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Beckham to learn latest ROY fate

Beckham to learn latest ROY fate

CHICAGO -- White Sox general manager Ken Williams lent his support to Gordon Beckham as 2009 American League Rookie of the Year when asked about his team's debut sensation during last week's General Managers' Meetings.

Beckham's peers already have shown their support through two previous AL rookie of the year awards given this offseason.

Now, it's up to the members of the BBWAA to potentially finish off Beckham's tremendous first year at 1 p.m. CT Monday with the final rookie honor. It's the official Rookie of the Year, recognition coveted by Beckham following the tremendous impact he made upon his callup from Triple-A Charlotte on June 4.

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Detroit hurler Rick Porcello figures to serve as Beckham's top competition, being part of the starting rotation for a playoff contender, although the Tigers right-hander was not listed among the three finalists in the Players Choice awards. Beckham took that top prize over Rays right-hander Jeff Niemann and Rangers infielder Elvis Andrus, with A's closer Andrew Bailey also in line to get his fair share of support.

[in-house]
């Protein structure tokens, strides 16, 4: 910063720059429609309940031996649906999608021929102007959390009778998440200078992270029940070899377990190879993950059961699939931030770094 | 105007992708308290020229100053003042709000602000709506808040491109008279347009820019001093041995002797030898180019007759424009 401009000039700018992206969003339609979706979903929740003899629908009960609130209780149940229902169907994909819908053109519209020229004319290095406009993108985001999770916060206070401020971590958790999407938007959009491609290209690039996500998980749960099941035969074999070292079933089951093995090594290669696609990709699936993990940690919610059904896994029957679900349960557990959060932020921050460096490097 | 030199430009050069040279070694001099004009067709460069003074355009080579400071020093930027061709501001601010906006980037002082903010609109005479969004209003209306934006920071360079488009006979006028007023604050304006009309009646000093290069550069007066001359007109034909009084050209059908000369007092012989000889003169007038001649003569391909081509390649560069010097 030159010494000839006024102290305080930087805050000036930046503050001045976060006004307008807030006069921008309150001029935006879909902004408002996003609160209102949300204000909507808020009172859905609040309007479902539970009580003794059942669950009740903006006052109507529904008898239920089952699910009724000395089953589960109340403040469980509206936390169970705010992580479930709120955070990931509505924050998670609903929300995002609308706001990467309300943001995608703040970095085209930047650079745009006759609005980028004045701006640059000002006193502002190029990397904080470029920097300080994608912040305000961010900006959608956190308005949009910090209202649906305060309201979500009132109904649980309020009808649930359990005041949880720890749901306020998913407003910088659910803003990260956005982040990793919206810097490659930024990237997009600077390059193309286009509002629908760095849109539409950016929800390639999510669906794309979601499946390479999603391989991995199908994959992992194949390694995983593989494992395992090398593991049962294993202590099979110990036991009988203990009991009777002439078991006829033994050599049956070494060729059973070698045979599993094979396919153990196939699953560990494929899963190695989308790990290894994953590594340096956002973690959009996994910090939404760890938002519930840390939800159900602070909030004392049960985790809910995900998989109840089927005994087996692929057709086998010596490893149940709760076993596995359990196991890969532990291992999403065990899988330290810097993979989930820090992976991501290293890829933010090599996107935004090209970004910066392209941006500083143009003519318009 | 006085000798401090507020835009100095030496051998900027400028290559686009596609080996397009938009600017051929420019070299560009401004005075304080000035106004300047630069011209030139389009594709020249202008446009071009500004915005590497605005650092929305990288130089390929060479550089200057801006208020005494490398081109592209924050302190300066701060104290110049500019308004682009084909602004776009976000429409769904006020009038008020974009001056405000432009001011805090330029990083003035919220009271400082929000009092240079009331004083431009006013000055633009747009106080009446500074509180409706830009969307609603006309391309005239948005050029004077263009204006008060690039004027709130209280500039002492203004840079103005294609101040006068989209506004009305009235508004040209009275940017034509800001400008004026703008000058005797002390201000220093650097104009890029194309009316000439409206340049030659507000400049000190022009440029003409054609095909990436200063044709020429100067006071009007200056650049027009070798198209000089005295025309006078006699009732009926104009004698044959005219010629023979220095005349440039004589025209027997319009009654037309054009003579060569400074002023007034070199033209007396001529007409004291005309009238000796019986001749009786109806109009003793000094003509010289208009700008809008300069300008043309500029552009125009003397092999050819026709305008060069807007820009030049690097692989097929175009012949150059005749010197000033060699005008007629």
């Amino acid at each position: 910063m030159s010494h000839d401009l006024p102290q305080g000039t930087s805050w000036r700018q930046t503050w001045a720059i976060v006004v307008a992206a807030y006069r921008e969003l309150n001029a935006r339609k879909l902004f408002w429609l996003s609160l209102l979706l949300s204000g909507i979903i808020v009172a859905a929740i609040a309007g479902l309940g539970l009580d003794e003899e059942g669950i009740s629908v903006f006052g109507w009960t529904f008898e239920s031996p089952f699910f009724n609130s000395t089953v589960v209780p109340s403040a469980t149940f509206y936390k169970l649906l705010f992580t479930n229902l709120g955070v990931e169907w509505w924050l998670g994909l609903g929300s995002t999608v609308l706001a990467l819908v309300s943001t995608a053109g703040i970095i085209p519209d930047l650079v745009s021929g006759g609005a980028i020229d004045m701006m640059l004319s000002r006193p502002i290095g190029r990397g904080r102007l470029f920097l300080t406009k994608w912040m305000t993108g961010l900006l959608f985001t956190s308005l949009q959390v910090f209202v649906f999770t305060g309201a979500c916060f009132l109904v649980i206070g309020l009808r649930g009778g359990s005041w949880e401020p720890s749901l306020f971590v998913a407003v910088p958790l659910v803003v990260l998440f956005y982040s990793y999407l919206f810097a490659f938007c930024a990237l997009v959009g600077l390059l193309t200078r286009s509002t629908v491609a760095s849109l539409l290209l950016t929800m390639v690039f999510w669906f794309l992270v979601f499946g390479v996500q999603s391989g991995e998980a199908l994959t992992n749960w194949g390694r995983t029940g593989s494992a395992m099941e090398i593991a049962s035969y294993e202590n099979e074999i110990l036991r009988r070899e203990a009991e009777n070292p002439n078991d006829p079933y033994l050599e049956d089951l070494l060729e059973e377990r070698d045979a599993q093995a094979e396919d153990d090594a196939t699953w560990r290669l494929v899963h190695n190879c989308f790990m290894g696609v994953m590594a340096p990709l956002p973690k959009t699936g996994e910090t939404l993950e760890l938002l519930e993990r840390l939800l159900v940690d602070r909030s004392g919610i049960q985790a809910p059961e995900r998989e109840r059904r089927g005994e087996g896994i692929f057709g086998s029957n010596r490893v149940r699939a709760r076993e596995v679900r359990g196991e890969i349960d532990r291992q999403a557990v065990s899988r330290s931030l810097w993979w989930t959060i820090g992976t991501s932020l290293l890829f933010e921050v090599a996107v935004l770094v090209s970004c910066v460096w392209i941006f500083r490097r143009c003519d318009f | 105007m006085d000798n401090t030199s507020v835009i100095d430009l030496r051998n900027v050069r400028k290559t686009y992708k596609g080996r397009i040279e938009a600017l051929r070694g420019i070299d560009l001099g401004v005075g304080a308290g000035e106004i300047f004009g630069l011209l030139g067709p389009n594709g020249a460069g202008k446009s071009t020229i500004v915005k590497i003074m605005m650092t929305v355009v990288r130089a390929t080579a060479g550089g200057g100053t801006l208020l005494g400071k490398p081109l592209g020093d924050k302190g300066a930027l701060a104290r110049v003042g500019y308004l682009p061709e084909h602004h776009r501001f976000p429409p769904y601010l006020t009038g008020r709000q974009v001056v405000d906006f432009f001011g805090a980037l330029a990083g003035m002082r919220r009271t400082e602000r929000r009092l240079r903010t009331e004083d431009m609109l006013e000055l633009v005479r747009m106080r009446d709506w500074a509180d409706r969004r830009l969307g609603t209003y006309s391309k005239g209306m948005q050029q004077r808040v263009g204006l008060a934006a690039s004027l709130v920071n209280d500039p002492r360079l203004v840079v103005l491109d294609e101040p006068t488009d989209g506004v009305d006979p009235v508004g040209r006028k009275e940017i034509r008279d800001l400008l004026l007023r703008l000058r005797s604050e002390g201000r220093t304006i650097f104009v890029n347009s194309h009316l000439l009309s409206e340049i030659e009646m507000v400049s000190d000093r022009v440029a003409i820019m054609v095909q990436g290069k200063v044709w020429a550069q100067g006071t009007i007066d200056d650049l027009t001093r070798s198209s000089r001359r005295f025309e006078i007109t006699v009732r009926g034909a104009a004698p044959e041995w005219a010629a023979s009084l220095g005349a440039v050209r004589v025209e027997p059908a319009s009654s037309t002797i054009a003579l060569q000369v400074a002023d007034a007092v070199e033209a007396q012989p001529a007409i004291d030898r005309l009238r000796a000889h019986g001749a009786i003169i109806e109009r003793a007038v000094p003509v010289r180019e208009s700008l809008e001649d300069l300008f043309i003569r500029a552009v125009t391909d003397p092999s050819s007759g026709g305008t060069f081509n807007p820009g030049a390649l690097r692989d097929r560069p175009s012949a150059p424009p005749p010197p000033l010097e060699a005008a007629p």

Over 103 games played for the White Sox, Beckham, the eighth pick overall in the 2008 First-Year Player Draft hit .270, with 14 home runs, 63 RBIs and 28 doubles. He led all AL rookies in doubles, extra-base hits (43) and RBIs and tied for first with 28 multi-hit efforts.

By also capturing Sporting News' AL Rookie of the Year, Beckham became the 10th player in White Sox history to be honored in such a manner. Ozzie Guillen, the 23-year-old infielder's manager, was the last White Sox Sporting News winner (1985). Guillen also was the last overall AL Rookie winner, with Beckham trying to join Luis Aparicio (1956), Gary Peters (1963), Tommie Agee (1966) and Ron Kittle (1983) among the franchise's list of all-time top rookies.

"When you start winning awards, all you have to try to do is just get better and better," Guillen said. "It's a very important step for [Beckham] in his career. It's an honor to be mentioned with this great group of winners."

"If that happens, that's great for him," Williams said. "I'll send him a congratulatory message and, probably, I don't know how much, we got to pay him for it. I'll send a check to him and focus on the team."

Scott Merkin is a reporter for MLB.com. This story was not subject to the approval of Major League Baseball or its clubs.

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